Searching over 5,500,000 cases.


searching
Buy This Entire Record For $7.95

Download the entire decision to receive the complete text, official citation,
docket number, dissents and concurrences, and footnotes for this case.

Learn more about what you receive with purchase of this case.

Richardson v. United States

United States District Court, D. Maryland

December 12, 2016

ERIC M. RICHARDSON, #44241-037 Petitioner,
v.
UNITED STATES OF AMERICA Respondent

          MEMORANDUM

          James K. Bredar United States District Judge.

         On November 28, 2016, Eric M. Richardson, a federal inmate at the Federal Correctional Institution-Schuylkill in Pennsylvania, submitted correspondence stating his intent to file a petition for writ of habeas corpus pursuant to 28 U.S.C. § 2241 to challenge his judgment of conviction. The court will construe his filing as a Petition for Writ of Habeas Corpus under 28 U.S.C. § 2241.

         BACKGROUND

         On July 26, 2010, Richardson pleaded guilty in the District of Maryland to conspiracy to distribute and possess with intent to distribute a controlled substance, in violation of 21 U.S.C. § 846. See United States v. Richardson, Criminal Action No. JKB-09-288 (D. Md.). Richardson was adjudicated a career offender, and on December 1, 2010, the Honorable William D. Quarles, Jr.[1] sentenced him to 180 months of imprisonment.

         On December 21, 2012, Richardson filed his first 28 U.S.C. § 2255 motion. Id. ECF No. 1179. On April 17, 2013, the court dismissed Richardson's § 2255 motion as time-barred. Id. ECF No. 1129, 1130. Richardson filed a notice of appeal, and on June 18, 2013, the United States Court of Appeals for the Fourth Circuit denied a certificate of appealability and dismissed the appeal. United States v. Richardson, 529 F.App'x 342 (4th Cir. 2013) (per curiam).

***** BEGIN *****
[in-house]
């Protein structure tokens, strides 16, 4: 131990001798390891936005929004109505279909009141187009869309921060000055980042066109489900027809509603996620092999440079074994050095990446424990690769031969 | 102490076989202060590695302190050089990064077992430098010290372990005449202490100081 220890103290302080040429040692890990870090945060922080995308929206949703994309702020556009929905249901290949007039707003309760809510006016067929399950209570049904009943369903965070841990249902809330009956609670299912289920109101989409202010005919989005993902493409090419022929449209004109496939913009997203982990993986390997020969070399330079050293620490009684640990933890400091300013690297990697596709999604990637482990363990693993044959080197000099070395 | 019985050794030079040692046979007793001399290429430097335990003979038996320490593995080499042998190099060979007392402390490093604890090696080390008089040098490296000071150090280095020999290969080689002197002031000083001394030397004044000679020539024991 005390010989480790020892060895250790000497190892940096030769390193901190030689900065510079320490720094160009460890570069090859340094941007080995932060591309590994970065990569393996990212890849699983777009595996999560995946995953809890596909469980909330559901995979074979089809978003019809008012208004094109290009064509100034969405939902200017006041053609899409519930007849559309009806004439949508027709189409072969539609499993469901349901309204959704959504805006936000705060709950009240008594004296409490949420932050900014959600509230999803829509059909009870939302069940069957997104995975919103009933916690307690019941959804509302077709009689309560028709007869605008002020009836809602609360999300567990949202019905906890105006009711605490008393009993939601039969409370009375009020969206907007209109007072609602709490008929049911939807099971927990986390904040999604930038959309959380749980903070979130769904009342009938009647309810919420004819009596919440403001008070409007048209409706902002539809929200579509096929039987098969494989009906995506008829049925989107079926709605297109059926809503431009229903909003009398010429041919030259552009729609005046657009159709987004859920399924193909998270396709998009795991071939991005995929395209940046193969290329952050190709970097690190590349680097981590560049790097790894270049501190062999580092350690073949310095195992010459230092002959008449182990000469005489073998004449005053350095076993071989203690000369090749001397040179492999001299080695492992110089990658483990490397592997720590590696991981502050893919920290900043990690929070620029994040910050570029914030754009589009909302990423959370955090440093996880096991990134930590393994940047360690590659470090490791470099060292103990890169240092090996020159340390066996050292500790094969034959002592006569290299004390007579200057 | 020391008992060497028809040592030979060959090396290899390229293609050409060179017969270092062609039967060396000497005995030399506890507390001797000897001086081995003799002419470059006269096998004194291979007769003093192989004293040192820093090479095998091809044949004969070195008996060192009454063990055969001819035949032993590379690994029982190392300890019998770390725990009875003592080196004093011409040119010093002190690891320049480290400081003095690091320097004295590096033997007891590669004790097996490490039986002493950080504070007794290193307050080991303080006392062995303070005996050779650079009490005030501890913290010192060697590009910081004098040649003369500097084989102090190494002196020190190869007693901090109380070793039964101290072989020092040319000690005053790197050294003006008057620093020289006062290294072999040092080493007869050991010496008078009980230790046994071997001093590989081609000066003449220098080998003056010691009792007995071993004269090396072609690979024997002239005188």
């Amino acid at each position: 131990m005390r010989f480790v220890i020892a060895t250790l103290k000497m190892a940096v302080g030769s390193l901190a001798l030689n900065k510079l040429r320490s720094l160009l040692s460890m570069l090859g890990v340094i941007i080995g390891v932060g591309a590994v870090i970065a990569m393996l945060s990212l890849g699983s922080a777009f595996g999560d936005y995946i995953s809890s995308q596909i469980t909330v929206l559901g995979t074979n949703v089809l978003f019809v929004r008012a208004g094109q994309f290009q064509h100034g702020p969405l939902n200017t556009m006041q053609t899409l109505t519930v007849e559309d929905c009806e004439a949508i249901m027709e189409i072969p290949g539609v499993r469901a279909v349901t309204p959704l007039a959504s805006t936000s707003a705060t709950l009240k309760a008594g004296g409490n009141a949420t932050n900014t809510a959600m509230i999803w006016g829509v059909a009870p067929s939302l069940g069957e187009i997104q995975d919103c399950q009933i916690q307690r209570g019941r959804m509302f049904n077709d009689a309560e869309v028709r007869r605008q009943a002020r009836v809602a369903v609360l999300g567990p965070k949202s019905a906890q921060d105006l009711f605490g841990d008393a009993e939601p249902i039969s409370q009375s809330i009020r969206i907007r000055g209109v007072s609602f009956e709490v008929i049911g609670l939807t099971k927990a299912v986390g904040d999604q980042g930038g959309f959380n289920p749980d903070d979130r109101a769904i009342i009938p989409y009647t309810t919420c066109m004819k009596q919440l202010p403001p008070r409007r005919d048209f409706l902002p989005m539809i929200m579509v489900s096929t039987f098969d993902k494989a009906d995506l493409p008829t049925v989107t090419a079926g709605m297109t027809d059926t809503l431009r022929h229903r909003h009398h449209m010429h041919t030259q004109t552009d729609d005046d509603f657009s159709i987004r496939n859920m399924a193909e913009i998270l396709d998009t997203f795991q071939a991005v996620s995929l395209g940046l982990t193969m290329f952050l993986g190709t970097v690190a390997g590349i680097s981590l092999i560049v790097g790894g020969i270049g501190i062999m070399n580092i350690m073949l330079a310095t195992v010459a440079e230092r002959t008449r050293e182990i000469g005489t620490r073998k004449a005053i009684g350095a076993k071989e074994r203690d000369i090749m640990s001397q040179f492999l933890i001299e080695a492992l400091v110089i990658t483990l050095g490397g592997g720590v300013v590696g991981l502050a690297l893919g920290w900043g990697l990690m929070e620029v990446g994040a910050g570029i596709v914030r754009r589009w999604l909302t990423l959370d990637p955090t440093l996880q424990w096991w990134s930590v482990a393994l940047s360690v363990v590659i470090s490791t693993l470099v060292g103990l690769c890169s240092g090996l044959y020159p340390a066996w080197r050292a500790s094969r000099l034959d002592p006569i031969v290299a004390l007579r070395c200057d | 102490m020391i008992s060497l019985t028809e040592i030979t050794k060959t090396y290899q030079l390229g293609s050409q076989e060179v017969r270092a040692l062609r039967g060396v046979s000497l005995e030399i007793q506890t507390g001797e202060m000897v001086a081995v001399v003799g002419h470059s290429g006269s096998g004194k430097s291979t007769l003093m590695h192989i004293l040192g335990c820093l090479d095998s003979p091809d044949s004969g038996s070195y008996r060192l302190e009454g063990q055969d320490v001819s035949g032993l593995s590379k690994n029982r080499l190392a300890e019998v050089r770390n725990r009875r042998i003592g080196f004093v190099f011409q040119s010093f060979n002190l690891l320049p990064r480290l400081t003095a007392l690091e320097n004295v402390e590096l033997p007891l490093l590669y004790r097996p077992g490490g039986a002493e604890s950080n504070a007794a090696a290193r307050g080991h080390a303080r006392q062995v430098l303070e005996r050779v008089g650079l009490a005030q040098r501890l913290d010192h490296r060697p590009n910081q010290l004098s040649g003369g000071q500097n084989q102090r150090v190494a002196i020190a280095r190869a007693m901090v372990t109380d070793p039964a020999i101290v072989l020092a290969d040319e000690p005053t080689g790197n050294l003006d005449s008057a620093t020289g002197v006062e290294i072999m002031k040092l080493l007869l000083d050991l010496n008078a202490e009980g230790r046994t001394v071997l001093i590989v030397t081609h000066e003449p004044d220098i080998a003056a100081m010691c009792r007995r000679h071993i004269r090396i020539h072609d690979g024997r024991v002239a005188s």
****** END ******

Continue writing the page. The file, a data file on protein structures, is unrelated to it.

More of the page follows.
On August 8, 2014, Richardson filed a motion titled “Emergency Motion to Correct Sentence Under 28 U.S.C. § 2241, ” challenging his career offender status under Descamps v. United States, 133 S.Ct. 2276 (2013). Judge Quarles deemed the Petition more properly treated as a Motion to Vacate, Set Aside or Correct pursuant to 28 U.S.C. § 2255, and the case was docketed. See Richardson v. United States, Civil Action No. JKB-14-2542 (D. Md.).[2]

         On November 24, 2014, the government requested holding Richardson v. United States, Civil Action No. JKB-14-2542 (D. Md.) in abeyance pending resolution of United States v. Whiteside (Appeal number 13-7152), which was then before the United States Court of Appeals for the Fourth Circuit, and Judge Quarles granted the stay. As explained by the government, Richardson's motion challenged his status as a career offender based on new case law and called into question whether his predicate convictions should have been counted toward his career offender status. See United States v. Richardson, Criminal Action No. JKB-09-288 (D. Md.). ECF 1343 at 4. In numerous filings, Richardson has opposed the stay. The case remains stayed and will not be considered in this memorandum.

         RICHARDSON'S § 2241 PETITION

         As best as can be discerned from his most recent correspondence, Richardson wants to challenge his judgment of conviction in a § 2241 petition, not a motion to vacate pursuant to 28 U.S.C. § 2255. He complains the § 2255 Motion filed by his counsel in Civil Action No. JKB-16-2341 “superseded and replaced” his “2241 remedy” without his notice or consent. Civil Action No. JKB-16-3829, ECF 1. Richardson indicates in his correspondence, however, that he agreed to allow his counsel, the Federal Public Defender, “to address the government invoking of the Johnson decision.” ECF 1.

         As a general rule, collateral challenges to a criminal conviction must be filed pursuant to § 2255. A prisoner must challenge the legality of his sentence under 28 U.S.C. § 2255 unless “the remedy by motion [under § 2255] is inadequate or ineffective to test the legality of his detention.” 28 U.S.C. § 2255(e); see Rice v. Rivera, 617 F.3d 802, 806-08 (4th Cir. 2010) (per curiam); In re Jones, 226 F.3d 328, 332 (4th Cir. 2000); 28 U.S.C. § 2241(e); see also Farrow v. Revell, 541 F.App'x 327, 328 (4th Cir. 2013) (per curiam) (“A federal prisoner who seeks to challenge the legality of his conviction or sentence generally must proceed pursuant to § 2255, while § 2241 petitions are reserved for challenges to the execution of the prisoner's sentence.”) (citing In re Vial, 115 F.3d 1192, 1194 (4th Cir. 1997)).